Wearing Another Personality: A Human-Surrogate System with a Telepresence Face was probably the most bizarre paper at the conference. This work basically proposes to use a human surrogate instead of a telepresence robot. The surrogate wears an HMD with pass-through camera feed and a tablet on their face. The tablet shows the face of the director. The director gets audio and video feed from the surrogate, and the surrogate gets audio instructions from the director. They did creepy user studies like going to a city office to get a public document (friend as surrogate), or meeting your grandmother (mother as surrogate). Surprisingly, many participants liked being surrogates. The big technical problem is camera pass through latency. If you go through the whole Java stack it's something crazy like 300ms. Here's a video from the conference to give you a better sense.

Comparing Order Picking Assisted by Head-Up Display versus Pick-by-Light with Explicit Pick Confirmation compared two order picking methods in warehouses. The current method is via digital labels on each tray that count how many items you're supposed to take from that tray. The new method is to show which trays to pick from using augmented reality. The benefit is that you don't need an instrumented warehouse, so it's much cheaper. This was interesting because it was a specific, potentially useful application for a Google Glass-type device. At the same time, it may be an obsolete problem since aren't robots supposed to automate that sort of thing pretty soon?

ConductAR: An AR based tool for iterative design of conductive ink circuits is a project that validates hand drawn circuits using augmented reality. You sketch your circuit with a conductive pen, and then the tool takes a picture and gives you the right voltage drops etc. The presenter showed resistance calculation (the thicker the line, the more resistive), using a FEM method. But I wasn't convinced that this is worthwhile. Sketching circuits should be exploratory and does not need to be precise, that's sort of the point.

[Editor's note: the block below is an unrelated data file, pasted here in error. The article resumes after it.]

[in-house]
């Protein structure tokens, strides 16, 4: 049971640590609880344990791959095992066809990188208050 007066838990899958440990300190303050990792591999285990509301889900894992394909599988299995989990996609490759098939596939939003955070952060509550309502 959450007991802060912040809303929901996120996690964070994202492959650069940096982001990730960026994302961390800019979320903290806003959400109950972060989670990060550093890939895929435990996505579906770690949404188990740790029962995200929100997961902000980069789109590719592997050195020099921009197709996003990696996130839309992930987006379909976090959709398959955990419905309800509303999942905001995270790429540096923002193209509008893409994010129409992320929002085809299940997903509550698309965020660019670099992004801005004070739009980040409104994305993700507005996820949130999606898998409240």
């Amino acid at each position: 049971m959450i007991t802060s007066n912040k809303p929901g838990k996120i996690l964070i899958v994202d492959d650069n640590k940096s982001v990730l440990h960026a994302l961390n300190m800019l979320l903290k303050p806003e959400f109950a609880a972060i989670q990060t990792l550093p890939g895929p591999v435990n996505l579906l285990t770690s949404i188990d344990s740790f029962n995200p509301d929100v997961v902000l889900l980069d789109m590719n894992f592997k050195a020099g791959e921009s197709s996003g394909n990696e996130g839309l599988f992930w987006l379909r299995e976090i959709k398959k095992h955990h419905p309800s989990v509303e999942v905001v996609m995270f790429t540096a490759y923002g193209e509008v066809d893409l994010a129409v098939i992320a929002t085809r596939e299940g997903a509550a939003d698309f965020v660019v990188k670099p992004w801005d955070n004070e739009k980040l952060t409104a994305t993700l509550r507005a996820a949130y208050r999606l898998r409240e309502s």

An Approach to User Identification for Head-Mounted Displays uses blink and head movements to identify users. They play a particular video and track your patterns using Google Glass. They extract blinks using IR peaks, and head track using the IMU. It takes about 30s to verify uniqueness, but not sure how large their user base is. Results are good: 94% balanced accuracy, and blink features are most important.

Glass-Physics: Using Google Glass for Physics Experiments compared using Google Glass to just a tablet for assisting students doing physics experiments. The idea is to remove drudgery from data collection. The experiment was to determine effect of fill level in a water glass on frequency of sound when the vessel was hit with a fork. A Google Glass app did automatic collection of frequency and of water level. People liked the wearable version more, but the tablet app involved manual input. My theory is that a tablet app with AR features to auto-measure fill level would do as well as an HMD.

WISEglass: Multi-purpose Context-aware Smart Eyeglasses was like Google Glass, except without the display. The main contribution was a light sensor on the bridge of the nose, which could reliably determine when you are at the computer (from the screen update frequency). Other than that, seems pretty much the same as wearing an IMU anywhere else (eg. smartwatch).

E-textiles are impressive

I saw some nice demos of stretch-sensitive fabric (video), and pressure/capacitative fabric (video). The real question is where to embed the controller, and what to do about battery life (their stats were pretty bad). E-textiles are interesting because everybody wears clothing, which is not true for glasses or watches.

Closing keynote: Behind the scenes delivered by Daito Manabe was sequentially translated, which was initially jarring, but the talk was so visually stimulating, it didn't really matter. Daito walked through a lot of his data arts work, mind-blowingly impressive art pieces involving drones, 3D graphics, depth cameras, etc. A nice, if somewhat non-sequitur ending to the conference.

Signing off. Arigatou gozaimasu!